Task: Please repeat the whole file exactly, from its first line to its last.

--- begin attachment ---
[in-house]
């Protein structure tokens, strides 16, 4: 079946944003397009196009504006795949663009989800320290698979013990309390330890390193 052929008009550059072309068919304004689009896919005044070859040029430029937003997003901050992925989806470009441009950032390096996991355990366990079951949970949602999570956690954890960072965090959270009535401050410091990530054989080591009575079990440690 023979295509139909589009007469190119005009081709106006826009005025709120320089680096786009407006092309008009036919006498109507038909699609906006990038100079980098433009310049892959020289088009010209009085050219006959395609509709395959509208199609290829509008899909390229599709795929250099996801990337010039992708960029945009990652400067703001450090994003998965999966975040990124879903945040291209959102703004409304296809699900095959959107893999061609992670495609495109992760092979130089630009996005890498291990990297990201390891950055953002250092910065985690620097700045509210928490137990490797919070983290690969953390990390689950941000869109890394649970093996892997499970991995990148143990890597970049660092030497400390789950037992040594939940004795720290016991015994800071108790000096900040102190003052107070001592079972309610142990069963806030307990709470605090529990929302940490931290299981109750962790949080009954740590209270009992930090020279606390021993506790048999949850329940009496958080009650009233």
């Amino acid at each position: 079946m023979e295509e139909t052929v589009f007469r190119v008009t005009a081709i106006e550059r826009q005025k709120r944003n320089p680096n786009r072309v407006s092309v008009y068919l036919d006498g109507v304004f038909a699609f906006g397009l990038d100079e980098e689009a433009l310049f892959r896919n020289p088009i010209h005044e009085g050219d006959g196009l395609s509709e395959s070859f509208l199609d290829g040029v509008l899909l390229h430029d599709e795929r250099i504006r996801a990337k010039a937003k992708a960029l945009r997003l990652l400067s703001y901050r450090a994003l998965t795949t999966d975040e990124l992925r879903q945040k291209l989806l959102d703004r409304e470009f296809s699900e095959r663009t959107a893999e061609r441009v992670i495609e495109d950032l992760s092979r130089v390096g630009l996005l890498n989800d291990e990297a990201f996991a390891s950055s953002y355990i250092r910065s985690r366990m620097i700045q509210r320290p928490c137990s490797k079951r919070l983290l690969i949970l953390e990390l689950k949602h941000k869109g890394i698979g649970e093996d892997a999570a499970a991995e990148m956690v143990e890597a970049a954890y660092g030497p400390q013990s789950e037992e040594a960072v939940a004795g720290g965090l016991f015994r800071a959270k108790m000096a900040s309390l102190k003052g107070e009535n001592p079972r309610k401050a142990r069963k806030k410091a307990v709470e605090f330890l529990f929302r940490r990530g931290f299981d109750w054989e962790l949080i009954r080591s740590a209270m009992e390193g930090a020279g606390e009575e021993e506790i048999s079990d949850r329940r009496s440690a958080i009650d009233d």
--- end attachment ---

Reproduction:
[in-house]
């Protein structure tokens, strides 16, 4: 079946944003397009196009504006795949663009989800320290698979013990309390330890390193 052929008009550059072309068919304004689009896919005044070859040029430029937003997003901050992925989806470009441009950032390096996991355990366990079951949970949602999570956690954890960072965090959270009535401050410091990530054989080591009575079990440690 023979295509139909589009007469190119005009081709106006826009005025709120320089680096786009407006092309008009036919006498109507038909699609906006990038100079980098433009310049892959020289088009010209009085050219006959395609509709395959509208199609290829509008899909390229599709795929250099996801990337010039992708960029945009990652400067703001450090994003998965999966975040990124879903945040291209959102703004409304296809699900095959959107893999061609992670495609495109992760092979130089630009996005890498291990990297990201390891950055953002250092910065985690620097700045509210928490137990490797919070983290690969953390990390689950941000869109890394649970093996892997499970991995990148143990890597970049660092030497400390789950037992040594939940004795720290016991015994800071108790000096900040102190003052107070001592079972309610142990069963806030307990709470605090529990929302940490931290299981109750962790949080009954740590209270009992930090020279606390021993506790048999949850329940009496958080009650009233």
């Amino acid at each position: 079946m023979e295509e139909t052929v589009f007469r190119v008009t005009a081709i106006e550059r826009q005025k709120r944003n320089p680096n786009r072309v407006s092309v008009y068919l036919d006498g109507v304004f038909a699609f906006g397009l990038d100079e980098e689009a433009l310049f892959r896919n020289p088009i010209h005044e009085g050219d006959g196009l395609s509709e395959s070859f509208l199609d290829g040029v509008l899909l390229h430029d599709e795929r250099i504006r996801a990337k010039a937003k992708a960029l945009r997003l990652l400067s703001y901050r450090a994003l998965t795949t999966d975040e990124l992925r879903q945040k291209l989806l959102d703004r409304e470009f296809s699900e095959r663009t959107a893999e061609r441009v992670i495609e495109d950032l992760s092979r130089v390096g630009l996005l890498n989800d291990e990297a990201f996991a390891s950055s953002y355990i250092r910065s985690r366990m620097i700045q509210r320290p928490c137990s490797k079951r919070l983290l690969i949970l953390e990390l689950k949602h941000k869109g890394i698979g649970e093996d892997a999570a499970a991995e990148m956690v143990e890597a970049a954890y660092g030497p400390q013990s789950e037992e040594a960072v939940a004795g720290g965090l016991f015994r800071a959270k108790m000096a900040s309390l102190k003052g107070e009535n001592p079972r309610k401050a142990r069963k806030k410091a307990v709470e605090f330890l529990f929302r940490r990530g931290f299981d109750w054989e962790l949080i009954r080591s740590a209270m009992e390193g930090a020279g606390e009575e021993e506790i048999s079990d949850r329940r009496s440690a958080i009650d009233d």